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There are many, many cases which deal with this very issue. Just a few to read which are instructive, are as follows: Lester v. Lester, 736 So.2d 1257 (Fla. 4th DCA 1999); Strickland v. Strickland, 344 So.2d 931 (Fla. 2nd DCA 1977; Brock v. Hudson, 494 So.2d 285 (Fla. 1st DCA 1986); and Warrick v. Hender, 198 So.2d 348 (Fla. 4th DCA 1967).

The amount of child support to be paid is determined by statute in Florida. This section is known as the child support guidelines in Florida, and is found under in Florida Statue 61.30. The judge assigned to your case is going to make certain that a "Child Support Guideline Worksheet" is filed in your case, and that the appropriate amount of child support, as required by law, is being paid.

The new child support statute in Florida does have significant changes from previous versions. The statute takes into consideration credits or reduction as to the amount required to be paid as a result of "substantial time sharing".

Substantial time sharing, as that term is defined under Florida law, would be any amount of overnight time with the children in excess of 20% of the year, or at least 73 overnight visits throughout the course of a year.

September 5, 2010

Understanding the divorce process in Florida!

The two part question that is frequently asked of me is "how long will this take and how much will it cost?"

That's not always an easy question to answer. It depends. It depends on what the issues are that are involved; it depends on whether or not there are minor children; and it depends on how reasonable the parties are that are involved in the proceeding.

Generally, however, a divorce or dissolution of marriage in Florida, commences with the filing of a petition for dissolution of marriage. Other supporting documentation, such as a financial affidavit, compliance with mandatory disclosure, UCCJEA, request for production of records, as well as interrogatories, can also be filed at that time, or they can supplement the file and be filed at a later date.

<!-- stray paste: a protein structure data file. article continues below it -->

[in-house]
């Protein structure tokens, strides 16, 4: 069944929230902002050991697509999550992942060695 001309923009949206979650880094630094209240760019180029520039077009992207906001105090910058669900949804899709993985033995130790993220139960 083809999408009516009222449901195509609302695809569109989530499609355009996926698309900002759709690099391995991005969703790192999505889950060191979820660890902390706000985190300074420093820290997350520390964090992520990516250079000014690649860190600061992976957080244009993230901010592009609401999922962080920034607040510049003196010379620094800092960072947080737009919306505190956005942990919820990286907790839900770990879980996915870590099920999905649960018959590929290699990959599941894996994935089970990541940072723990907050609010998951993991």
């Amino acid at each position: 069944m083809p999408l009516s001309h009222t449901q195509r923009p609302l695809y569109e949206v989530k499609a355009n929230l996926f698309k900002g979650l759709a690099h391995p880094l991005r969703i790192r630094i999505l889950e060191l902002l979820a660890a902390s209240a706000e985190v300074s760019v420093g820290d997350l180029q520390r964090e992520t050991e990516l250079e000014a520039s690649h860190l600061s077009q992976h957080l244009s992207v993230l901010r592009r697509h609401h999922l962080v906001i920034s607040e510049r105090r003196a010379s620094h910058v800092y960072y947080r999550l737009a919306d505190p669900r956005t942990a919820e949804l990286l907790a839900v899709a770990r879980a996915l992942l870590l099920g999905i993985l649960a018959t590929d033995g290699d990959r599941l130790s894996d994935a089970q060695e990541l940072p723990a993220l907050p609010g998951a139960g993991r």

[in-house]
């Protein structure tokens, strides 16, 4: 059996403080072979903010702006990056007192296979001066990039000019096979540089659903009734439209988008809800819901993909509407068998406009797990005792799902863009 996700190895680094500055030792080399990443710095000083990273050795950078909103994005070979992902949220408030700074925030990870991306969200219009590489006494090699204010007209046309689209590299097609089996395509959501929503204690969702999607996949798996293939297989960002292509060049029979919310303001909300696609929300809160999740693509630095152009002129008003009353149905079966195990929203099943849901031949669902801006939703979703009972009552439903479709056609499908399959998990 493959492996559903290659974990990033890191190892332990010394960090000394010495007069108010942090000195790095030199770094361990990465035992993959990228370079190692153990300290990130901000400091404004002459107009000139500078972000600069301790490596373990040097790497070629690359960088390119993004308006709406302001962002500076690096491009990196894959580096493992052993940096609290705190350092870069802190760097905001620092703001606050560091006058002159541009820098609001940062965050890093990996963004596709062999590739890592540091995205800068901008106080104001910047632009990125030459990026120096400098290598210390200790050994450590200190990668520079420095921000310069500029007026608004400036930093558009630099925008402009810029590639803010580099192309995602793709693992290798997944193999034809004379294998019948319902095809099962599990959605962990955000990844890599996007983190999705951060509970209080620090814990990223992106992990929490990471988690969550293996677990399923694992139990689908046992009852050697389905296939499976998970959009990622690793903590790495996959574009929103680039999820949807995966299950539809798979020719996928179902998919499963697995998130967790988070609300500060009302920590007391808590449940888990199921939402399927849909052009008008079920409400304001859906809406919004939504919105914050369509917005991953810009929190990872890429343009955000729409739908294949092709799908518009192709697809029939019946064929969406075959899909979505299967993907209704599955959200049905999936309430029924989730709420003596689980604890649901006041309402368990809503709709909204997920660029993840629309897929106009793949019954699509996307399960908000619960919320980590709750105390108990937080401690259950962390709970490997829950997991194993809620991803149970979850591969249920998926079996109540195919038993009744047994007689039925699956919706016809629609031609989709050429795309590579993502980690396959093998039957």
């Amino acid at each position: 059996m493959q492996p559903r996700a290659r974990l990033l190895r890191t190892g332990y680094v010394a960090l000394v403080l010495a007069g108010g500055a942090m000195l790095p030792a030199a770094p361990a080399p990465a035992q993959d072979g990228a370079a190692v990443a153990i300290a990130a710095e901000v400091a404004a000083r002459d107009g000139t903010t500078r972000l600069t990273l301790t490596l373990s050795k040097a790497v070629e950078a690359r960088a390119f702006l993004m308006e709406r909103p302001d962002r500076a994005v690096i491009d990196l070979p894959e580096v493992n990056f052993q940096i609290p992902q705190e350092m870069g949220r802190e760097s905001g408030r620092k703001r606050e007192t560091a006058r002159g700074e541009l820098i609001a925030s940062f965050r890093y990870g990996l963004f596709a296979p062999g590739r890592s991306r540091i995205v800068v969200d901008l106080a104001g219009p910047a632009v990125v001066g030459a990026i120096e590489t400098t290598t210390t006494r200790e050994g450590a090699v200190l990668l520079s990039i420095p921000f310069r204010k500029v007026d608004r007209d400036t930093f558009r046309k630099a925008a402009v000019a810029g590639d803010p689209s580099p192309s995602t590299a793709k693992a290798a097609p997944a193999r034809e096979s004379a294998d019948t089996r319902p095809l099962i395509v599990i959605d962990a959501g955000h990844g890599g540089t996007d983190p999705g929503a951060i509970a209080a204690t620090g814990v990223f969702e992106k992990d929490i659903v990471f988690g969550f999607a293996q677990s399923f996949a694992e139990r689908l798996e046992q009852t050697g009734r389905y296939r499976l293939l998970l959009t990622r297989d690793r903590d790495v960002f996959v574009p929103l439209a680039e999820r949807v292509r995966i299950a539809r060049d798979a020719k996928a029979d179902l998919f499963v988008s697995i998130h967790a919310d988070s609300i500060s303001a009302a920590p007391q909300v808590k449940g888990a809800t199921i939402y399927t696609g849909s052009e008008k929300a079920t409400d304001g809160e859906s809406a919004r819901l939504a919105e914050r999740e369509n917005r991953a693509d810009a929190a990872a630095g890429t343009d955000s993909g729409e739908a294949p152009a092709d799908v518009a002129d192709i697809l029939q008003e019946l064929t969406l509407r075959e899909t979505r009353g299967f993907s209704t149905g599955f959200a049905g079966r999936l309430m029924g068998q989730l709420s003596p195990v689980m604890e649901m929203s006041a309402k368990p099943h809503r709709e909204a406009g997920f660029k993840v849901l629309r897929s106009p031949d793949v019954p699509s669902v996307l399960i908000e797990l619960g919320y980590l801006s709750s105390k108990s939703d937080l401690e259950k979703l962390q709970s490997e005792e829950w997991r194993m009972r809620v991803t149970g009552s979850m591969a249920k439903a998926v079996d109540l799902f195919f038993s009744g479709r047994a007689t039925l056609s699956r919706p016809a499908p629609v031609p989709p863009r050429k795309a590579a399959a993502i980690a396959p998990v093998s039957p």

A summons is issued by the clerk's office, directing the other party to file a written, responsive pleading, usually an answer, within 20 days of receipt of the paperwork. The paperwork must be personally served by the county sheriff's department, or someone authorized by law to serve papers, in lieu of the sheriff.

Mandatory disclosure requires that each of the parties voluntarily disclose certain basic financial information that they have in their possession. Additional records can also be requested by each party.

If everone involved is acting in a civil and rational matter, they can sit down togeter, usually with the assistance of their respective attorneys, and possibly with a mediator, and work out the terms of their settlement. Once their agreement is reduced to writing, it can be entered into evidence at a previously scheduled motion calendar hearing, and the court can dissolve the marriage.

This process, although it does happen frequently, may not necessarily be the norm. If the parties are not able to come to terms on their own, the case will be settled and resolved by a judge. Remember, a divorce is like any other civil case; once the litigants are able to settle the case, it is essentially over. If there is no settlement, the case moves forward through the system, sometimes slowly, until it is decided upon by the judge.